Monday, November 2, 2009

PPIP - No Sellers?

US Banker magazine purports that PPIP won't work because their aren't any sellers...

Many observers say demand for the program has dropped off significantly, and will not rebound unless the Treasury can prove there are deals to be had. "I don't see any toxic assets selling yet," says Cornelius Hurley, a professor at the Graduate Program in Banking and Financial Law at Boston University School of Law. "Right now, it's just a bunch of announcements. There's a certain jawboning effect of this, and if Treasury keeps making these announcements, no one is going to believe them anymore, until we have actual deals."

Cornelius, the failure to "see any toxic assets selling yet" is likely a result of being cooped up in an office teaching rather than doing. No offense is intended.
The Treasury Department said in October that five investment funds have raised $1.94 billion in private capital to purchase toxic assets through its Public Private Investment Program.

At the end of the day, the PPIP funds are going to have to target Resi's in large part, and AJs within the CMBS stack. There ARE sellers - AIG is one, but just looking at TALFable CMBS bid lists activity from Barclays (below), you can see that there is plenty of activity - and this doesn't even include AJs!

However, you can also just look at overall bid activity within our little CMBS world, and we're seeing several hundred million per day, and a typical week is $2 - $5 billion in selling...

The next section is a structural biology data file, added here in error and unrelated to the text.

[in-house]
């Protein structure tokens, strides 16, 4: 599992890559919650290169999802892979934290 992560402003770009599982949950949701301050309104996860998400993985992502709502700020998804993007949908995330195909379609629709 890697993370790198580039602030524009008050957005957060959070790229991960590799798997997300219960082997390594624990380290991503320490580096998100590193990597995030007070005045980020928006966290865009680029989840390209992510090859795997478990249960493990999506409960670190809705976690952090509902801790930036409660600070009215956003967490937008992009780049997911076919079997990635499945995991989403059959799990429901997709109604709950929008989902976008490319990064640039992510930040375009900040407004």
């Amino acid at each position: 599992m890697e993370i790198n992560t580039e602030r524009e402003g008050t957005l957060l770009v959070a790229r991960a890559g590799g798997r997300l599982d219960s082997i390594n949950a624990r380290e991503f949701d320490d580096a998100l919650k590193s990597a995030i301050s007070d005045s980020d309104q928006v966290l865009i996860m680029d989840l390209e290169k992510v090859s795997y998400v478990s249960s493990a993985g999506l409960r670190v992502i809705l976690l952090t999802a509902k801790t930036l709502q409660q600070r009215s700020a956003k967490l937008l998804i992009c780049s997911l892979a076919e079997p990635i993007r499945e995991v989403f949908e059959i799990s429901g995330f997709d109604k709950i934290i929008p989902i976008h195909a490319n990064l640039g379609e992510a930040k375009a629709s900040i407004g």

Anonymous said...

I believe the professor was referring to loan assets not selling vs. securities. Everyone knows securities are selling, just talk to a guy on a trading desk to get color.

The securities sell because they are marked at market levels--loans for the most part are not. PPIP, TALF, etc. won't change the situation because the sellers are on a 5-year pace towards meeting the market levels.

Dark Space said...

You'd hope everyone knows. He didn't specify loans or securities, he said "I don't see any toxic assets selling yet". The paragraph above the one quoted in the article references securities by themselves, and some of the ones below reference both loans and securities. Either way, "I don't see any toxic assets selling yet" is wrong.

Distressed loans may be hard to come by, but we're seeing them too. I've found most of the folks that are having a hard time "seeing" them today, aren't looking hard enough.